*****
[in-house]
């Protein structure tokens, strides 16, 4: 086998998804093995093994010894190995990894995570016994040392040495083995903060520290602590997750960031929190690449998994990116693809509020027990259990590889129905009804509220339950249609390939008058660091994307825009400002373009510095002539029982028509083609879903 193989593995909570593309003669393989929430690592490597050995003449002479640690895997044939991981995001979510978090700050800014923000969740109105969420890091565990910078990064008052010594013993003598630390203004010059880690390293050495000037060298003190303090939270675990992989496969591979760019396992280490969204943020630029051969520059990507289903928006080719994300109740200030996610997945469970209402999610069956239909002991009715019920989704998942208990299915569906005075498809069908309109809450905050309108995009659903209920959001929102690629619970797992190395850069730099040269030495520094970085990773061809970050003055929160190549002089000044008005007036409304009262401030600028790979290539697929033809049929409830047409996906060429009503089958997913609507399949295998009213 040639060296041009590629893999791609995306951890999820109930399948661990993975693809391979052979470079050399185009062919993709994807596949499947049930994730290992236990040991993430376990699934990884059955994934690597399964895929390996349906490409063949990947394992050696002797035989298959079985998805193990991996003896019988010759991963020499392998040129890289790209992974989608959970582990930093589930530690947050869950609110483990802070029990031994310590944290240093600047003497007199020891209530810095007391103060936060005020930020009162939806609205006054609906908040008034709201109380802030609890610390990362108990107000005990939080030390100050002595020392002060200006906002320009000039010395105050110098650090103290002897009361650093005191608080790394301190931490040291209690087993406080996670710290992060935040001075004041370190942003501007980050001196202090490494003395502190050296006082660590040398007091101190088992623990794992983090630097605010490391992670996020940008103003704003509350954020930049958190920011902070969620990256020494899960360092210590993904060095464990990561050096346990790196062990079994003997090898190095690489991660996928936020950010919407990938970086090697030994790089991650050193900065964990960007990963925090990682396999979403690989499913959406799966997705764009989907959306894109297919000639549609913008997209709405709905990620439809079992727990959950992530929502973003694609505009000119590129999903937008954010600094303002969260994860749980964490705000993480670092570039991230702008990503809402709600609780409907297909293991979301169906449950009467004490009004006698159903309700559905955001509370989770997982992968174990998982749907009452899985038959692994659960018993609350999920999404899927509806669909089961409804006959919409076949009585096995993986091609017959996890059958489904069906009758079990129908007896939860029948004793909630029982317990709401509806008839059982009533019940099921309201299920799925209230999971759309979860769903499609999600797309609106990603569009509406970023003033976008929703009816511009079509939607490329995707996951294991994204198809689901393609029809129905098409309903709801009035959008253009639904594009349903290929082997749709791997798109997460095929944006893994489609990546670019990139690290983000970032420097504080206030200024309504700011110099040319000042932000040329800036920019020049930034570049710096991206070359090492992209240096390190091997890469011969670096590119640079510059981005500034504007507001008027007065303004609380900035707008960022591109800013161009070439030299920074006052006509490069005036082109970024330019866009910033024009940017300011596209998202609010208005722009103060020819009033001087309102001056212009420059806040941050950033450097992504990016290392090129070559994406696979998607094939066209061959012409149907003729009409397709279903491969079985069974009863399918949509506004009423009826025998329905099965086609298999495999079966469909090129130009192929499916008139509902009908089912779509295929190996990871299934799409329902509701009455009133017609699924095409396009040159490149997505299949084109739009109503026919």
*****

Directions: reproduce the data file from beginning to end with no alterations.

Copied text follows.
[in-house]
């Protein structure tokens, strides 16, 4: 086998998804093995093994010894190995990894995570016994040392040495083995903060520290602590997750960031929190690449998994990116693809509020027990259990590889129905009804509220339950249609390939008058660091994307825009400002373009510095002539029982028509083609879903 193989593995909570593309003669393989929430690592490597050995003449002479640690895997044939991981995001979510978090700050800014923000969740109105969420890091565990910078990064008052010594013993003598630390203004010059880690390293050495000037060298003190303090939270675990992989496969591979760019396992280490969204943020630029051969520059990507289903928006080719994300109740200030996610997945469970209402999610069956239909002991009715019920989704998942208990299915569906005075498809069908309109809450905050309108995009659903209920959001929102690629619970797992190395850069730099040269030495520094970085990773061809970050003055929160190549002089000044008005007036409304009262401030600028790979290539697929033809049929409830047409996906060429009503089958997913609507399949295998009213 040639060296041009590629893999791609995306951890999820109930399948661990993975693809391979052979470079050399185009062919993709994807596949499947049930994730290992236990040991993430376990699934990884059955994934690597399964895929390996349906490409063949990947394992050696002797035989298959079985998805193990991996003896019988010759991963020499392998040129890289790209992974989608959970582990930093589930530690947050869950609110483990802070029990031994310590944290240093600047003497007199020891209530810095007391103060936060005020930020009162939806609205006054609906908040008034709201109380802030609890610390990362108990107000005990939080030390100050002595020392002060200006906002320009000039010395105050110098650090103290002897009361650093005191608080790394301190931490040291209690087993406080996670710290992060935040001075004041370190942003501007980050001196202090490494003395502190050296006082660590040398007091101190088992623990794992983090630097605010490391992670996020940008103003704003509350954020930049958190920011902070969620990256020494899960360092210590993904060095464990990561050096346990790196062990079994003997090898190095690489991660996928936020950010919407990938970086090697030994790089991650050193900065964990960007990963925090990682396999979403690989499913959406799966997705764009989907959306894109297919000639549609913008997209709405709905990620439809079992727990959950992530929502973003694609505009000119590129999903937008954010600094303002969260994860749980964490705000993480670092570039991230702008990503809402709600609780409907297909293991979301169906449950009467004490009004006698159903309700559905955001509370989770997982992968174990998982749907009452899985038959692994659960018993609350999920999404899927509806669909089961409804006959919409076949009585096995993986091609017959996890059958489904069906009758079990129908007896939860029948004793909630029982317990709401509806008839059982009533019940099921309201299920799925209230999971759309979860769903499609999600797309609106990603569009509406970023003033976008929703009816511009079509939607490329995707996951294991994204198809689901393609029809129905098409309903709801009035959008253009639904594009349903290929082997749709791997798109997460095929944006893994489609990546670019990139690290983000970032420097504080206030200024309504700011110099040319000042932000040329800036920019020049930034570049710096991206070359090492992209240096390190091997890469011969670096590119640079510059981005500034504007507001008027007065303004609380900035707008960022591109800013161009070439030299920074006052006509490069005036082109970024330019866009910033024009940017300011596209998202609010208005722009103060020819009033001087309102001056212009420059806040941050950033450097992504990016290392090129070559994406696979998607094939066209061959012409149907003729009409397709279903491969079985069974009863399918949509506004009423009826025998329905099965086609298999495999079966469909090129130009192929499916008139509902009908089912779509295929190996990871299934799409329902509701009455009133017609699924095409396009040159490149997505299949084109739009109503026919």